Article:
"Mom, how does the Tooth Fairy fly through the air?"
"How do YOU think?"
"I think moms do it."
"But how can a Mom be a Tooth Fairy?"
"Good moms are lots of things, Princess."

Thursday, May 13, 2010

Could I Please Just Have a Manual of the Brain? Please?

Here are the symptoms of Reactive Attachment Disorder:
(I starred the ones Princess exhibits)
  • * unable to give or receive love
  • * oppositional, argumentative, defiant
  • * emotionally phony, hollow, or empty
  • * manipulative and controlling
  • * frequent or intense angry outbursts
  • angry child inside
  • * unable to cry about something sad
  • * avoids or resists physical closeness or touch
  • cannot be trusted
  • has little or no conscience
  • superficially charming
  • * lack of eye contact on parental terms
  • * not affectionate on parents' terms
  • * destructive to self, others, and property
  • * more disobedient toward mom than dad
  • cruel to animals
  • steals
  • * lies about the obvious (crazy lying)
  • * impulsive or hyperactive
  • * lacks cause and effect thinking
  • * gorges and hordes food
  • * poor peer relationships
  • preoccupation with fire, blood, or violence
  • * persistent nonsense questions or incessant chatter
  • inappropriate demanding or clinging
  • sexual acting out
  • * bossy with peers
See all those stars? And here are the symptoms for ADD, inattentive/impulsive type:
(again with the stars)

  • * doesn't pay attention to detail or makes careless mistakes
  • * has trouble staying focused; is easily distracted
  • * appears not to listen when spoken to
  • * has difficulty remembering things and following directions
  • * has trouble staying organized, planning ahead, and finishing projects
  • * frequently loses or misplaces homework, books, toys, or other items
  • * blurts out answers without waiting to be called on or hear the whole question
  • * has difficulty waiting for her turn
  • * often interrupts others
  • * intrudes on other peoples' conversations or games
  • * inability to keep powerful emotions in check, resulting in angry outbursts or temper tantrums

Then, did you see I colored them? The coordinating lovely colors are cross-over symptoms where I see both in one behavior. The homework scene, for instance. The accursed homework. Can she not read the word "study" today because she is being oppositional, defiant, and manipulative, and more disobedient to mom than dad (RAD), or because she's not paying attention to detail, having trouble staying focused, and having difficulty remembering things (ADD)? When she starts throwing the dining room chairs because I am reading the reader to her so I "won't let her read to me WAAAAAAAH," is it because she's oppositional, controlling, prone to angry outburts, destructive to property, and lacking cause and effect thinking (RAD), or is it because she has an inability to keep powerful emotions in check (ADD)?

Because here's the thing: I would handle the situation based on the motive behind it, and the way I would handle it for RAD is COMPLETELY DIFFERENT from the way I would handle it for ADD. For RAD, I'd assume she was trying to appear powerful because she feels she is the only one she can trust to keep her safe. RAD says, "I will die if I let you be in charge of anything." But with ADD, I'd assume that she wants to please me but can't because she lacks the executive functioning to organize her brain.

So what the heck do I do when she won't read the word "study" when I'm the only parent home, but when Josh insists she read me her reader because we all know full well she can read for everyone else, she stomps off to get it grumbling, "I KNOW what the word is... it's 'STUDY." What? Seriously, tell me, because I do not know.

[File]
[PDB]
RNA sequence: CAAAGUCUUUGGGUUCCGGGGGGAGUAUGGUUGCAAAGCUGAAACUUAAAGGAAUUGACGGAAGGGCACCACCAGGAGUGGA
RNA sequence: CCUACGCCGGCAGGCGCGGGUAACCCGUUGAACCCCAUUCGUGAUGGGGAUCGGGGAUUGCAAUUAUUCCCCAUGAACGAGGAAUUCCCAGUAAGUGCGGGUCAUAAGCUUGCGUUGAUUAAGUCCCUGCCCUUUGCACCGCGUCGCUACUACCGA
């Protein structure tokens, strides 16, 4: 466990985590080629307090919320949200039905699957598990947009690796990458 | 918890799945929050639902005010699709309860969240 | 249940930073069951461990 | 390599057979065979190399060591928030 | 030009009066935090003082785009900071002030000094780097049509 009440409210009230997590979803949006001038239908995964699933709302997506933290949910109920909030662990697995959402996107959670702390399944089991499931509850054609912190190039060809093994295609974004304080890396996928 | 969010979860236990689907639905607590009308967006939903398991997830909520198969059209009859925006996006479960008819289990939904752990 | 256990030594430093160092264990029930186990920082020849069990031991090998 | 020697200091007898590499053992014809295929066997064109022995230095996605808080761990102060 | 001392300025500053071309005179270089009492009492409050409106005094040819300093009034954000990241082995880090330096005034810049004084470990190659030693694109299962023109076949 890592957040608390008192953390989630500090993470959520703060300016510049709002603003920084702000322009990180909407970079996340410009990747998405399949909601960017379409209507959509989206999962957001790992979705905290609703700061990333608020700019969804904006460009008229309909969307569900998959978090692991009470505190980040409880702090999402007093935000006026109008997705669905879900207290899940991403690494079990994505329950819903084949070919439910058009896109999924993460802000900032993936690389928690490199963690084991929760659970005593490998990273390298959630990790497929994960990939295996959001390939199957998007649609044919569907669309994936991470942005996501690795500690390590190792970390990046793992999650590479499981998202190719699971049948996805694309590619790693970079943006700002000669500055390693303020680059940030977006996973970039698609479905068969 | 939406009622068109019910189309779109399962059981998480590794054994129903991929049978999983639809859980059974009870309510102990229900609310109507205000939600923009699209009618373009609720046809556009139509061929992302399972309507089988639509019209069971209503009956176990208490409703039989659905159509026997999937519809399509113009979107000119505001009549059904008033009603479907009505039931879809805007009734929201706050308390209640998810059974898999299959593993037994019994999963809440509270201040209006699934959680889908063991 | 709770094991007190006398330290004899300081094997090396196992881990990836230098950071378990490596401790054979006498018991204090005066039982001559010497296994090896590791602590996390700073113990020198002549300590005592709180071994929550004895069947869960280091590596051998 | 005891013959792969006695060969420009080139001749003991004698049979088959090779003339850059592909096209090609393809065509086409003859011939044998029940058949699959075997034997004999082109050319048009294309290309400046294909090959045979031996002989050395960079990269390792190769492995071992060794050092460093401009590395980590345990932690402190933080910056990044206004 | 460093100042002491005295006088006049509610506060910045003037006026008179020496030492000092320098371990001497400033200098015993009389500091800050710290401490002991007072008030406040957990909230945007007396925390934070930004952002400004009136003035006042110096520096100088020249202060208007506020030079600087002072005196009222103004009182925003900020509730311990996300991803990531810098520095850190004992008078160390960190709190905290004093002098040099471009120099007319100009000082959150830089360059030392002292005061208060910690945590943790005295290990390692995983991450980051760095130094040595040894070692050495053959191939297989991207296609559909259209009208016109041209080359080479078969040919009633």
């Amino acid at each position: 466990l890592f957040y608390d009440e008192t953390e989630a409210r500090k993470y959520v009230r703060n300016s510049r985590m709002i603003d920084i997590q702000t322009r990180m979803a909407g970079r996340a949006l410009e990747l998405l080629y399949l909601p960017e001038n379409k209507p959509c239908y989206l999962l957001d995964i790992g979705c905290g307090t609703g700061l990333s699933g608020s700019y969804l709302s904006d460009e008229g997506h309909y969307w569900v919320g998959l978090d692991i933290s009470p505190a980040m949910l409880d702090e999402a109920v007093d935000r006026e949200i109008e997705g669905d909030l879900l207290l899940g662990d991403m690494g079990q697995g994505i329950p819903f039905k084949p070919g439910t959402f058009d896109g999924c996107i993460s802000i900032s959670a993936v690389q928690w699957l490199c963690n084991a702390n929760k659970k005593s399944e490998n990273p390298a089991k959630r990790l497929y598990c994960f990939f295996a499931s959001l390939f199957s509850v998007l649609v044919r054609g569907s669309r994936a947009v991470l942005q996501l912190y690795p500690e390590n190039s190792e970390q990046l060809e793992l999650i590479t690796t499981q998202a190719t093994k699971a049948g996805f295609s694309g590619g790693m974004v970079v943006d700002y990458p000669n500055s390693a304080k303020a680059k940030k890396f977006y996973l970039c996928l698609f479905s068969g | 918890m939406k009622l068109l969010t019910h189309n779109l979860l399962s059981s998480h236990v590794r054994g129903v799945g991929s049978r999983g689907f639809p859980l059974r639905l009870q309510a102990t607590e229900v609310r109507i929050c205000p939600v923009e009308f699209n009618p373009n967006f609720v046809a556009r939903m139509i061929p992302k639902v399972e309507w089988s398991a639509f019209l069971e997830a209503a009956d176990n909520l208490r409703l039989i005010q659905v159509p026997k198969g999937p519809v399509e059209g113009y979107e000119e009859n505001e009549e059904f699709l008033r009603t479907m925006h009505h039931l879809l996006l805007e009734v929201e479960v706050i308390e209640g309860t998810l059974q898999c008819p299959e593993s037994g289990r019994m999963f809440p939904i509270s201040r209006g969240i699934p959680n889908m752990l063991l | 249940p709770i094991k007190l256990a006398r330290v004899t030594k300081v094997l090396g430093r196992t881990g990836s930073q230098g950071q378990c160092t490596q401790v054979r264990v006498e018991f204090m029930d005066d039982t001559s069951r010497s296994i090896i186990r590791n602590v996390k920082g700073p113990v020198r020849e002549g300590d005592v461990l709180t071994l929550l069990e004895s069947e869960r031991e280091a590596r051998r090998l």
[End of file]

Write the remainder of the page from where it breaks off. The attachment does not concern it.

New plan. We'll see what happens. All I can do, it seems, is stab at radically (no pun intended) different set-ups and reactions and see how they work. I trashed the reward system. Literally. There's only a few weeks left of school anyway, so I'm going to try scheduling homework time from 4:45 to 5:15 (instead of the previous 45 minutes) and sit Princess at the dining room table (with me close at hand) with a stack of books, a notebook, and her homework. I plan to tell her tomorrow that she can do her homework or not- it's her choice whether she gets the points at school for turning it in. She can sit in her chair being somehow productive or not- I'll sit with her if she's not strong enough to sit by herself. She can have a tantrum or not-she can pay it back with quiet or by doing my work later. It is silly for me to care more about her homework than she; if she cares- fine, she can do it. If she doesn't- that's fine, too. I am sick and tired of it being a battle ground no matter how hard I try.


  1. That's a very Love & Logic response! Good for you. We had to use that approach to homework when my step-daughter lived with us (5th grade). It's so hard to let go when you know they are capable. But you're very right, you can't care more about it than they do. As Love & Logic says, "never work harder at it than your kids".

  2. I did the same sort of list with Bipolar and RAD, lol. Great way to spend your afternoon huh?

    I do the "just sit there" with Genea for her homework. I don't care if she does it or not, it's not my homework (and she is only in the first grade). She does however, have to sit there with her homework in front of her until I decide her time is up. If she is pleasant I will join her and help as needed, if not, too bad.

    Genea also responds really well to the reverse psychology sort of approach. If she refuses to do her homework, I might take it away and tell her she is not allowed to do her homework that day. Nope, no homework for you. Nothing educational either. Just sit at the table until I decide you would have been done.

    Good luck! Taking the power out of a power struggle has always worked wonders around here!